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November 2, 1935

La maladie des pêcheurs d'éponges nus

JAMA. 1935;105(18):1458. doi:10.1001/jama.1935.02760440068032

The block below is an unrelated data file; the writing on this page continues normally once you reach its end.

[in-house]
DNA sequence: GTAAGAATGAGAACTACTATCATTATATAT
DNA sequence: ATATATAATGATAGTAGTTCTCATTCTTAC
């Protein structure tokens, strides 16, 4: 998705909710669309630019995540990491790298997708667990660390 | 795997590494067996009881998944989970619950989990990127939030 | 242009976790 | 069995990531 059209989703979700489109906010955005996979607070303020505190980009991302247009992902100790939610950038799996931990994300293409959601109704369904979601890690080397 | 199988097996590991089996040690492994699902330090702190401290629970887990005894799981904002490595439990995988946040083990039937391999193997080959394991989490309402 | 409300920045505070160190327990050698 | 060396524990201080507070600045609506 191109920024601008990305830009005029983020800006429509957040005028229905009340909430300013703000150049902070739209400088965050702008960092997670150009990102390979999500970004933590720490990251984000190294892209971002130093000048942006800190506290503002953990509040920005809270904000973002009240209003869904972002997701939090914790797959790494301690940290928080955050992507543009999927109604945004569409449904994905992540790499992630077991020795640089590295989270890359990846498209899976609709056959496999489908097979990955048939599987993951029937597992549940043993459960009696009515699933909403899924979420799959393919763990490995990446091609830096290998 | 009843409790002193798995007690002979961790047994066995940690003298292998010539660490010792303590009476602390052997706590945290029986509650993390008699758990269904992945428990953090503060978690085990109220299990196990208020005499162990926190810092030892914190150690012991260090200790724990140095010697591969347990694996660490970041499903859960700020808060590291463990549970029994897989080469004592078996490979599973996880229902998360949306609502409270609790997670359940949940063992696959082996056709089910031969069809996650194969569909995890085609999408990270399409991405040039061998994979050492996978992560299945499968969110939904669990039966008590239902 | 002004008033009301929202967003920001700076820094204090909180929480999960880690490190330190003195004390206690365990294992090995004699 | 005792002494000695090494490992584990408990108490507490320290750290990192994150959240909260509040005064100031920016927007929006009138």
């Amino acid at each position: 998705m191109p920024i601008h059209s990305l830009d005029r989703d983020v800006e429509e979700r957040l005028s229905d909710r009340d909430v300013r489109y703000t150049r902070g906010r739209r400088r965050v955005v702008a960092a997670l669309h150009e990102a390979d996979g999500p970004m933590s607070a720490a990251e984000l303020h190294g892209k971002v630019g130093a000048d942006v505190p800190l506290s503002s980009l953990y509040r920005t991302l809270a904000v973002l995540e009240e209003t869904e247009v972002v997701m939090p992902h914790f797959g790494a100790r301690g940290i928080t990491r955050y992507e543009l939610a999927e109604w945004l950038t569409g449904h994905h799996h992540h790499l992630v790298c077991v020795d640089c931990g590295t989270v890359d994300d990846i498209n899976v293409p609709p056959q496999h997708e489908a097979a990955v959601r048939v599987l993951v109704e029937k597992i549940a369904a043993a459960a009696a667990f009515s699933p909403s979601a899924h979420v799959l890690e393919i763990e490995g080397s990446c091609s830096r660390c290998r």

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For many years the sponge fishermen of the island of Calymnos (in Grecian waters), who search for sponges off the islands of Crete and Chypre and in the African seas, have lived in dread of a strange disease, which seemed to attack only them or their fellowmen who worked with fresh sponges. The disease first manifests itself by a sharp stinging pain at almost any portion of the body, but chiefly on the anterior regions. Quickly this initial spot becomes red and swollen and within a few hours may change from red to purple or almost black. Within a short time systemic involvement arises, characterized by headache, nausea, intense fever and chills, sometimes lasting for several days or weeks. The pain is usually general and is most intense about the open wound, which is slow to heal, is prone to necrose, and may eventuate in an abscess. Always healing is

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